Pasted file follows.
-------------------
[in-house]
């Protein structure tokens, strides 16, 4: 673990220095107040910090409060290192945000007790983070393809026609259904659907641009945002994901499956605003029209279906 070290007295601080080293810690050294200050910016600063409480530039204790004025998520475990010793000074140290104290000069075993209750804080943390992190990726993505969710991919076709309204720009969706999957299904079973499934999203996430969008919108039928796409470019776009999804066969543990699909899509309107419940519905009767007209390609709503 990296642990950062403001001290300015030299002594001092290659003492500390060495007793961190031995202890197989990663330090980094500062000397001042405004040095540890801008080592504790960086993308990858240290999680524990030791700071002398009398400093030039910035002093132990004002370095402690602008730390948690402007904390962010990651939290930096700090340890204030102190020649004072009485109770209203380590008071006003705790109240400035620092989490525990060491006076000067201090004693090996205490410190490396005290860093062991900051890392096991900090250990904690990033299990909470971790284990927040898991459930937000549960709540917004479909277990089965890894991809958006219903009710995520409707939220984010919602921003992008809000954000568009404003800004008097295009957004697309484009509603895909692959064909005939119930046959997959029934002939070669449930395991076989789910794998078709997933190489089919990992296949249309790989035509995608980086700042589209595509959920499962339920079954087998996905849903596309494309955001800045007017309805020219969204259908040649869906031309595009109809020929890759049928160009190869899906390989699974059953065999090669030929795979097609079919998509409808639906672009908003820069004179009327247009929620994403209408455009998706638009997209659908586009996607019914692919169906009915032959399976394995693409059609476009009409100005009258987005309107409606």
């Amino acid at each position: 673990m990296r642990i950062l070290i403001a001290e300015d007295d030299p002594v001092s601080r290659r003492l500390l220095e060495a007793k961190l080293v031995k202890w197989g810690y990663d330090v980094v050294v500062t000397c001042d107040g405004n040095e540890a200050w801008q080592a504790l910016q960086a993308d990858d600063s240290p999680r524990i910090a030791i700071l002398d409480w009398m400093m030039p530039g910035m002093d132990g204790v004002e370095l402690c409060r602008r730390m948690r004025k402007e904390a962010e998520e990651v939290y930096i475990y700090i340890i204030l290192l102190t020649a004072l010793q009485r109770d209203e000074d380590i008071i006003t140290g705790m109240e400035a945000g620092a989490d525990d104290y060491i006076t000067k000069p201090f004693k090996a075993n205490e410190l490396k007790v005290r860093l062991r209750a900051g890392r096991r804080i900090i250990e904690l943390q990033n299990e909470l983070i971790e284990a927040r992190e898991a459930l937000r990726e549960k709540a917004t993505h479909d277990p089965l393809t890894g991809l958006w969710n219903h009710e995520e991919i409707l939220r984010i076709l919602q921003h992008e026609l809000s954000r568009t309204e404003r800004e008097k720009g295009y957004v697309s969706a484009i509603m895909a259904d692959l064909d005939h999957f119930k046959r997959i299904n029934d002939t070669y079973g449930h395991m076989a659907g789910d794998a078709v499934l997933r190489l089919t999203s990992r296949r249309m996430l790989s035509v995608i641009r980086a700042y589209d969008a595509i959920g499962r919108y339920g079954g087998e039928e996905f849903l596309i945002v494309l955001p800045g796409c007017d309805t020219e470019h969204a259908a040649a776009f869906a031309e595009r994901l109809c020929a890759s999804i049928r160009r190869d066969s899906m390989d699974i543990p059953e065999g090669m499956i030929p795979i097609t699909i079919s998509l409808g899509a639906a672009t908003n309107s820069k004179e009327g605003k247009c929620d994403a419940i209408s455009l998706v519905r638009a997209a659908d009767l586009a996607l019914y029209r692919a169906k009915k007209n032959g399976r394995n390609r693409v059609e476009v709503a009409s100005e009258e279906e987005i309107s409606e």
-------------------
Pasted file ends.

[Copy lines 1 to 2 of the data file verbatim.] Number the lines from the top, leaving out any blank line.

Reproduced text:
[in-house]
């Protein structure tokens, strides 16, 4: 673990220095107040910090409060290192945000007790983070393809026609259904659907641009945002994901499956605003029209279906 070290007295601080080293810690050294200050910016600063409480530039204790004025998520475990010793000074140290104290000069075993209750804080943390992190990726993505969710991919076709309204720009969706999957299904079973499934999203996430969008919108039928796409470019776009999804066969543990699909899509309107419940519905009767007209390609709503 990296642990950062403001001290300015030299002594001092290659003492500390060495007793961190031995202890197989990663330090980094500062000397001042405004040095540890801008080592504790960086993308990858240290999680524990030791700071002398009398400093030039910035002093132990004002370095402690602008730390948690402007904390962010990651939290930096700090340890204030102190020649004072009485109770209203380590008071006003705790109240400035620092989490525990060491006076000067201090004693090996205490410190490396005290860093062991900051890392096991900090250990904690990033299990909470971790284990927040898991459930937000549960709540917004479909277990089965890894991809958006219903009710995520409707939220984010919602921003992008809000954000568009404003800004008097295009957004697309484009509603895909692959064909005939119930046959997959029934002939070669449930395991076989789910794998078709997933190489089919990992296949249309790989035509995608980086700042589209595509959920499962339920079954087998996905849903596309494309955001800045007017309805020219969204259908040649869906031309595009109809020929890759049928160009190869899906390989699974059953065999090669030929795979097609079919998509409808639906672009908003820069004179009327247009929620994403209408455009998706638009997209659908586009996607019914692919169906009915032959399976394995693409059609476009009409100005009258987005309107409606």